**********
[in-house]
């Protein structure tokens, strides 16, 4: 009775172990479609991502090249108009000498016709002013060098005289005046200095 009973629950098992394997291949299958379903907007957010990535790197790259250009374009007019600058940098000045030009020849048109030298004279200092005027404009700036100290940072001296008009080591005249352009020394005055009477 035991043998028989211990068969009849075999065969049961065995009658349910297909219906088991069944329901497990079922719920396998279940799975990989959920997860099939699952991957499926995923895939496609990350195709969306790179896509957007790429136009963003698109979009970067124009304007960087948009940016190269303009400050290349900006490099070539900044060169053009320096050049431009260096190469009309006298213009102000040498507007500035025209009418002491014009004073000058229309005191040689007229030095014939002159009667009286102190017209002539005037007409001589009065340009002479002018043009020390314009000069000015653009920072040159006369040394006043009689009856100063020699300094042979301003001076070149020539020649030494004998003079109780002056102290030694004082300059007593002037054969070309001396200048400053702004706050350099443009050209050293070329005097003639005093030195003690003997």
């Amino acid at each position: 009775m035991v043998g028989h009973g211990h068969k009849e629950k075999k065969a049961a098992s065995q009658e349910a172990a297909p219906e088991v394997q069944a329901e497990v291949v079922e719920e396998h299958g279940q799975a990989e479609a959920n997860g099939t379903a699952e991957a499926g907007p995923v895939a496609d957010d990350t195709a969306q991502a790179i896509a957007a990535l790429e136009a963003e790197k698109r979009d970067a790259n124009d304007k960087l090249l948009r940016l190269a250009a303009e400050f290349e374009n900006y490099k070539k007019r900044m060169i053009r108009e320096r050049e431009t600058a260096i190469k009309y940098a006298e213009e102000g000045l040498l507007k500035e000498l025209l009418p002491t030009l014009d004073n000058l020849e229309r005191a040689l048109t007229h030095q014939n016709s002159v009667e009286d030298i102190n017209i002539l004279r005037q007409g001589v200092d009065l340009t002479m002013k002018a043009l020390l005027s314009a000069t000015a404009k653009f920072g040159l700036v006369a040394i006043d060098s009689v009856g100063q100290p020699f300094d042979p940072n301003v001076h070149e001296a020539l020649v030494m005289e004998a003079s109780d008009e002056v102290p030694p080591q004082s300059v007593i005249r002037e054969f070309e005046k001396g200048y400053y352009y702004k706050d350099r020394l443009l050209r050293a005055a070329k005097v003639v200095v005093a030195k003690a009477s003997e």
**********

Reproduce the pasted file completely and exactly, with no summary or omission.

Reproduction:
[in-house]
């Protein structure tokens, strides 16, 4: 009775172990479609991502090249108009000498016709002013060098005289005046200095 009973629950098992394997291949299958379903907007957010990535790197790259250009374009007019600058940098000045030009020849048109030298004279200092005027404009700036100290940072001296008009080591005249352009020394005055009477 035991043998028989211990068969009849075999065969049961065995009658349910297909219906088991069944329901497990079922719920396998279940799975990989959920997860099939699952991957499926995923895939496609990350195709969306790179896509957007790429136009963003698109979009970067124009304007960087948009940016190269303009400050290349900006490099070539900044060169053009320096050049431009260096190469009309006298213009102000040498507007500035025209009418002491014009004073000058229309005191040689007229030095014939002159009667009286102190017209002539005037007409001589009065340009002479002018043009020390314009000069000015653009920072040159006369040394006043009689009856100063020699300094042979301003001076070149020539020649030494004998003079109780002056102290030694004082300059007593002037054969070309001396200048400053702004706050350099443009050209050293070329005097003639005093030195003690003997």
């Amino acid at each position: 009775m035991v043998g028989h009973g211990h068969k009849e629950k075999k065969a049961a098992s065995q009658e349910a172990a297909p219906e088991v394997q069944a329901e497990v291949v079922e719920e396998h299958g279940q799975a990989e479609a959920n997860g099939t379903a699952e991957a499926g907007p995923v895939a496609d957010d990350t195709a969306q991502a790179i896509a957007a990535l790429e136009a963003e790197k698109r979009d970067a790259n124009d304007k960087l090249l948009r940016l190269a250009a303009e400050f290349e374009n900006y490099k070539k007019r900044m060169i053009r108009e320096r050049e431009t600058a260096i190469k009309y940098a006298e213009e102000g000045l040498l507007k500035e000498l025209l009418p002491t030009l014009d004073n000058l020849e229309r005191a040689l048109t007229h030095q014939n016709s002159v009667e009286d030298i102190n017209i002539l004279r005037q007409g001589v200092d009065l340009t002479m002013k002018a043009l020390l005027s314009a000069t000015a404009k653009f920072g040159l700036v006369a040394i006043d060098s009689v009856g100063q100290p020699f300094d042979p940072n301003v001076h070149e001296a020539l020649v030494m005289e004998a003079s109780d008009e002056v102290p030694p080591q004082s300059v007593i005249r002037e054969f070309e005046k001396g200048y400053y352009y702004k706050d350099r020394l443009l050209r050293a005055a070329k005097v003639v200095v005093a030195k003690a009477s003997e």